Lesson Plan

Fighting for Independence

Students use a video and a role-playing game to explore the colonists' different perspectives on their relationship with Great Britain and why people supported or didn't support a war of independence.
Jessica L.
Classroom teacher
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My Grades K, 1, 2, 8
My Subjects English Language Arts, Social Studies
Digitial Citizenship and EdTech Mentor

Students will be able to...

*Understand that people in the colonies changed from taking pride in their relation to the mother-country and their place in the British Empire to wanting their independence and Revolution 

*Understand historical events have more than one cause and be able to explain the some of the different causes for the American Revolution

* Develop historical thinking skills that increase historical understanding and critical perception 

Social Studies
Grades 8
All Notes
Teacher Notes
Student Notes

1 Hook

Using socrative short answer question format, have the students respond to the following question: is violence ever justified?

Using the student responses as a starting point, transition the students into the topic for the unit--the American Revolution. Why do some people support going to war against Great Britain and why do some want to remain British citizens?

2 Direct Instruction

From $220

Let the students know the learning goals:

*To learn the story of America and the ways Americans struggled to realize the ideals of liberty 
and equality 
*To understand the role of ordinary men and women---including young people---in history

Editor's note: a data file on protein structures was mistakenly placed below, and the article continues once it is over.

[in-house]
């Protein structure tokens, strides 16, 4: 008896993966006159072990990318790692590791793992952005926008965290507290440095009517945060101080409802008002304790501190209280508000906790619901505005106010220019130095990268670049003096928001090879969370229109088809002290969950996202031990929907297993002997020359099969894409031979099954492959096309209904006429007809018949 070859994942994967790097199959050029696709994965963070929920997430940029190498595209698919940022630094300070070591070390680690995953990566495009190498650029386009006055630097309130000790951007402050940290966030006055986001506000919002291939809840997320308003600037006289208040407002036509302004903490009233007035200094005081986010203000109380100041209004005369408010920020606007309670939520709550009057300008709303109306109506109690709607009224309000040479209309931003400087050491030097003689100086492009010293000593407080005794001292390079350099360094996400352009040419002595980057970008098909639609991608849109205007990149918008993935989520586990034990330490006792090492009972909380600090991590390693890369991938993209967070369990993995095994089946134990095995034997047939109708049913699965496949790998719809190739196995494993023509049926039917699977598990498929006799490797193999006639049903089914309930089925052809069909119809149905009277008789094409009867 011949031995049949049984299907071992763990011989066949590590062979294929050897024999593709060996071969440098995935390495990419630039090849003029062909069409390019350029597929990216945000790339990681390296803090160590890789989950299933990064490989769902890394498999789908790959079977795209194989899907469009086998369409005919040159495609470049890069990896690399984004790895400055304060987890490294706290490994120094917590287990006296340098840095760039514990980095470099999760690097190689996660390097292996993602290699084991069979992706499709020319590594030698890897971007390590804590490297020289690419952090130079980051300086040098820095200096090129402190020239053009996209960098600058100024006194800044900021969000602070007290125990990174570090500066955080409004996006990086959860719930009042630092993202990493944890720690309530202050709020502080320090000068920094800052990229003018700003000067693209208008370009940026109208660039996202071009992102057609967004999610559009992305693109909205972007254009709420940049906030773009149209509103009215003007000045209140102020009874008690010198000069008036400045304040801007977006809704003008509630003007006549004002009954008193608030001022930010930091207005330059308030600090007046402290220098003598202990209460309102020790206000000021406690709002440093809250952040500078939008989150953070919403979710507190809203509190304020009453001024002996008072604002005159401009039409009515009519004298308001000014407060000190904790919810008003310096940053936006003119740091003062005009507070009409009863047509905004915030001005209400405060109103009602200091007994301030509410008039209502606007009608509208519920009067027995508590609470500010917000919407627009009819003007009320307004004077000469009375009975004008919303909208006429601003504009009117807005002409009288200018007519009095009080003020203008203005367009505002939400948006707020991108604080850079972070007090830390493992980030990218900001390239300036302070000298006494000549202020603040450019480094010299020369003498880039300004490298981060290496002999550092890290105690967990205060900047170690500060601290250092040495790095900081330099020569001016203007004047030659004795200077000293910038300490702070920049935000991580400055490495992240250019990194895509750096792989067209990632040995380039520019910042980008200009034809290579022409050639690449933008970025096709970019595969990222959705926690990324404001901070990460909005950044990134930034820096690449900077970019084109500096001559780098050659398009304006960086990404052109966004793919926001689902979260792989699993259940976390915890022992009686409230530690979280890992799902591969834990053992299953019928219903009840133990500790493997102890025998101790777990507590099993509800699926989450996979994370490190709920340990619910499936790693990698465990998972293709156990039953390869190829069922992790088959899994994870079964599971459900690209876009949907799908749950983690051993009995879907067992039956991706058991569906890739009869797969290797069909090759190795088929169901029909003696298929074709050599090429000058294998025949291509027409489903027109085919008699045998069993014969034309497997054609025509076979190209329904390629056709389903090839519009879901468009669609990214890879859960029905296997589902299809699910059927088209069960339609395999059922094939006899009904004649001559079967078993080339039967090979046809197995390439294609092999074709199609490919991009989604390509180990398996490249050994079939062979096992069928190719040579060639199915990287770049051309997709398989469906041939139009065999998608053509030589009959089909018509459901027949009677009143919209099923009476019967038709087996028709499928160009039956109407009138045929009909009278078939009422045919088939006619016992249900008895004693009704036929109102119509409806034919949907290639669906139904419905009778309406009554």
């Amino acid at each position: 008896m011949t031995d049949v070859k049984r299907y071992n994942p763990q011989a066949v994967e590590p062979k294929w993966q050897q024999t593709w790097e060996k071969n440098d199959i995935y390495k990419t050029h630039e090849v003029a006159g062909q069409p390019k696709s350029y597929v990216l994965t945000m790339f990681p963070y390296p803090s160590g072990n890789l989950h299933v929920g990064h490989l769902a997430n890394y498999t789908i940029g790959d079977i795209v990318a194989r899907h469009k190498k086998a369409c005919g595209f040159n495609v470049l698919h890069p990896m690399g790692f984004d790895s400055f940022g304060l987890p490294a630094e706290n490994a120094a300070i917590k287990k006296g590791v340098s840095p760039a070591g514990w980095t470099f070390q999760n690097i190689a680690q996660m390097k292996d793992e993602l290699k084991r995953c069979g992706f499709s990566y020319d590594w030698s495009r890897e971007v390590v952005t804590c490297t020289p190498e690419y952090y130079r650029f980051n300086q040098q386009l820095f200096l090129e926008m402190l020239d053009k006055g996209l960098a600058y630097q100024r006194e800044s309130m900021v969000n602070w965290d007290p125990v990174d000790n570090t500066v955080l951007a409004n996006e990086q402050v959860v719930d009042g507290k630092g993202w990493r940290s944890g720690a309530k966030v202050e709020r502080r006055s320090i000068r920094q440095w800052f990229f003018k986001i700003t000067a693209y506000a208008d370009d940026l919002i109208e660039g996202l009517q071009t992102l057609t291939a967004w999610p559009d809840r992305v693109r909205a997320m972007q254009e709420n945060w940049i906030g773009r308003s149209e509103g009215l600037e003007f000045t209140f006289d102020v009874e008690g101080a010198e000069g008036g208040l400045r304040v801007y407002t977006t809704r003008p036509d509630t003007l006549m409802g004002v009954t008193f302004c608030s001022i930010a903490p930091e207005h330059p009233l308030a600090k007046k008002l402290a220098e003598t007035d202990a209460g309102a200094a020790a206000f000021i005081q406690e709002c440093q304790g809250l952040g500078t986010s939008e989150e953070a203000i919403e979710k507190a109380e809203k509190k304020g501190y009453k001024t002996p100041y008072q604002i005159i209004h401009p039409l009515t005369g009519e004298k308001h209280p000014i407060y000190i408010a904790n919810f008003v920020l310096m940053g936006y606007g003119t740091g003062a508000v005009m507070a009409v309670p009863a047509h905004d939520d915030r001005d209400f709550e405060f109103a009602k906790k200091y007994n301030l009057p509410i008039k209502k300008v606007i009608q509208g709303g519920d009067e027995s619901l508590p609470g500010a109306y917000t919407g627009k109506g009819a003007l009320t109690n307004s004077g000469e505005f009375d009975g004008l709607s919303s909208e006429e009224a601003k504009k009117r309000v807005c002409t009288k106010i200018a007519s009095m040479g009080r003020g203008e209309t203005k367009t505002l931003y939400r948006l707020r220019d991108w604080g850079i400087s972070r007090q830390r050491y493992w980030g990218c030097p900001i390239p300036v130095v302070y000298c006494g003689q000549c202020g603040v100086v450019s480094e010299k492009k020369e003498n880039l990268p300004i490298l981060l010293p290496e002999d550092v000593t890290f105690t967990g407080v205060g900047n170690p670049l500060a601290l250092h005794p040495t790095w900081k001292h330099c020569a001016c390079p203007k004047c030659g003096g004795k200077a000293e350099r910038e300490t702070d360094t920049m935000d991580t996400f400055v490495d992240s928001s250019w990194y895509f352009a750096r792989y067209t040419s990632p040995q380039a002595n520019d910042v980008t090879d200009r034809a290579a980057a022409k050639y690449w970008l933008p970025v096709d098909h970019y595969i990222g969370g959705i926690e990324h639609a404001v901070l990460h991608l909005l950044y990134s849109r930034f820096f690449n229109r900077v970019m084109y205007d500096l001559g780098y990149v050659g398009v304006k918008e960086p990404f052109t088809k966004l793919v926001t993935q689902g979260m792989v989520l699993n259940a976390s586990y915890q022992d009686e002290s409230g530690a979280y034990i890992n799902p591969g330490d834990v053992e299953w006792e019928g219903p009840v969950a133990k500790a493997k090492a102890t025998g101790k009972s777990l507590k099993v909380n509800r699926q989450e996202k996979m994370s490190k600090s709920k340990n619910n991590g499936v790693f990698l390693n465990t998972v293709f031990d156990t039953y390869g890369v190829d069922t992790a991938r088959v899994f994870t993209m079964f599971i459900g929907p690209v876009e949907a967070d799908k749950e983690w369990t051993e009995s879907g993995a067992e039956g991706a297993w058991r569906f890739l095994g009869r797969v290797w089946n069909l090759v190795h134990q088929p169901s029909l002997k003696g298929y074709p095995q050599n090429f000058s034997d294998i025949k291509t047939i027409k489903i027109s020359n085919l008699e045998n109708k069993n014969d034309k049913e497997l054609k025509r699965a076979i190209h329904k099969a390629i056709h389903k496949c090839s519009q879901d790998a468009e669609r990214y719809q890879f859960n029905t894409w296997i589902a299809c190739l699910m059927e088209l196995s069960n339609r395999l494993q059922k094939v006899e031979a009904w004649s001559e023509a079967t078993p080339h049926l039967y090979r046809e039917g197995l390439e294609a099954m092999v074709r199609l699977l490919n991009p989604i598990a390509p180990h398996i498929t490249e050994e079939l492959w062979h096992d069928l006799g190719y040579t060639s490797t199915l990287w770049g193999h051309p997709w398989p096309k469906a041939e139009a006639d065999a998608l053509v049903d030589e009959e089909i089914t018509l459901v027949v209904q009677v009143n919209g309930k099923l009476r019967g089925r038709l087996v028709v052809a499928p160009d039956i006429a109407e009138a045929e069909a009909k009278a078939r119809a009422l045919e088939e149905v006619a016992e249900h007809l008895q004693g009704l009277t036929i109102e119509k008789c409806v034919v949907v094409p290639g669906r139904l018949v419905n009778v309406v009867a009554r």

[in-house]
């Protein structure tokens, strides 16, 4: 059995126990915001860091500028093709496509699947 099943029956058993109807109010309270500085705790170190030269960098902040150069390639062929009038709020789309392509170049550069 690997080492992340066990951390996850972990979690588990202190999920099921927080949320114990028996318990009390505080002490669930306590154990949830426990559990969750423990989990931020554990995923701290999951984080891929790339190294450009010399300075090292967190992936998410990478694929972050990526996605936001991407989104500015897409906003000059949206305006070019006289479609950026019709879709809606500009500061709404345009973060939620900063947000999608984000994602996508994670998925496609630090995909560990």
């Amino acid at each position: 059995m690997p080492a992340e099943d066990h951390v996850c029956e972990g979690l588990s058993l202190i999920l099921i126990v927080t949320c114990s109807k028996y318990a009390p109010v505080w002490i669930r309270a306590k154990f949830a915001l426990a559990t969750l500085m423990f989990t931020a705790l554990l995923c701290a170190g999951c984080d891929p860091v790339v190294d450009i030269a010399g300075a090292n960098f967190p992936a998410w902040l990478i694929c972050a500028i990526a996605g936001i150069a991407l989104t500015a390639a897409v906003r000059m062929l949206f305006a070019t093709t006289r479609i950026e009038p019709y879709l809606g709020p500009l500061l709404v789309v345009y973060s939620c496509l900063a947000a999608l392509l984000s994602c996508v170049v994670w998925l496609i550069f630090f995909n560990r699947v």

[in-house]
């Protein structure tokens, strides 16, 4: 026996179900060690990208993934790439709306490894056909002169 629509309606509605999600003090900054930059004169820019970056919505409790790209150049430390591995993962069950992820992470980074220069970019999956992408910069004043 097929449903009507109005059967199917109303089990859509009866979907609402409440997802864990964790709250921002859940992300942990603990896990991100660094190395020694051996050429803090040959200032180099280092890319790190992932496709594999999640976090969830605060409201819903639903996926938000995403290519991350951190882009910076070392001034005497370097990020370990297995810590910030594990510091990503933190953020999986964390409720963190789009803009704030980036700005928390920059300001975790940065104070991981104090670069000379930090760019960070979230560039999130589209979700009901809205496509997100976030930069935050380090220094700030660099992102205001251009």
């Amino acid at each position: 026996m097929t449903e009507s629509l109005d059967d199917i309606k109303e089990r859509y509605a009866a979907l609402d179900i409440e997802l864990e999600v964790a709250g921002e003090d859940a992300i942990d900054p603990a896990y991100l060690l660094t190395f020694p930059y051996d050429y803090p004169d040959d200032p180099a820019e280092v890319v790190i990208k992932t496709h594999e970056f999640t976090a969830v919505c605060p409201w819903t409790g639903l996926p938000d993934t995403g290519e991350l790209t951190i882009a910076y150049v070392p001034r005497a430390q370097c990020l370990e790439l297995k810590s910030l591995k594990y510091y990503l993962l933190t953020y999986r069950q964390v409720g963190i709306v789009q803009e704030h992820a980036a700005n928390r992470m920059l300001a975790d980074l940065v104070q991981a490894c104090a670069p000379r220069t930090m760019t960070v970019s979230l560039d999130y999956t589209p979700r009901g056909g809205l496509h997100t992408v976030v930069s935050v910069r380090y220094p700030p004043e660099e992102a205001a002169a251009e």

* To develop historical thinking skills that increase historical understanding and critical perception 

Students will watch the BrainPop movie: Causes of the Revolution

They will take notes on the movie, using their Notability app.

3 Guided Practice

Students play the game Mission US: For Crown or County. Independently, on a computer or laptop (or another device capable of running Flash-based games), students complete the introduction, the 5 sections, and the epilogue. There are many activities you can do with the students before, during, and after the game (and between each section) to increase understanding--it all depends on how much time you have.

At the very least, have students complete observations about the different characters and their points of view while completing each section. Students should download the daily observations into their Notability app and fill it in as they process.

In addition, introduce the vocabulary to the students so that they use the vocabulary in the their observations. Set up a Quizlet vocabulary flashcard set so that students can practice their vocabulary. Let the students know that you will be testing them on the vocabulary at the end of the unit.

4 Independent Practice

Google Drive
Free, Paid

Have your students create a google doc and share the doc with you. 

Have the students complete the "Dear New Apprentice" letter assignment (Mission 1 Educator Guide, Activities for Part 5 and Epilogue, Epilogue Writing Prompts). In this assignments, students pretend to be Nat. They need to inform the new apprentice about what has been happing in Boston, utilizing vocabulary words from the mission.

You are evaluate student understanding of the events that took place and if students are able to identify the central events of the conflict.

They should complete their writing assignment on the doc. Once they have completed the assignment (written below), they should share the document with at least one other student. Students should engage in a peer review process, giving feedback on the writing format and craft.





5 Wrap-Up

Quia Web
Free to Try, Paid

Using Quia, create a vocabulary and content quiz for the sudents to complete. Also have students reflect on their learning process and how effective the different activities were for them in terms of learning content and meeting the units objectives.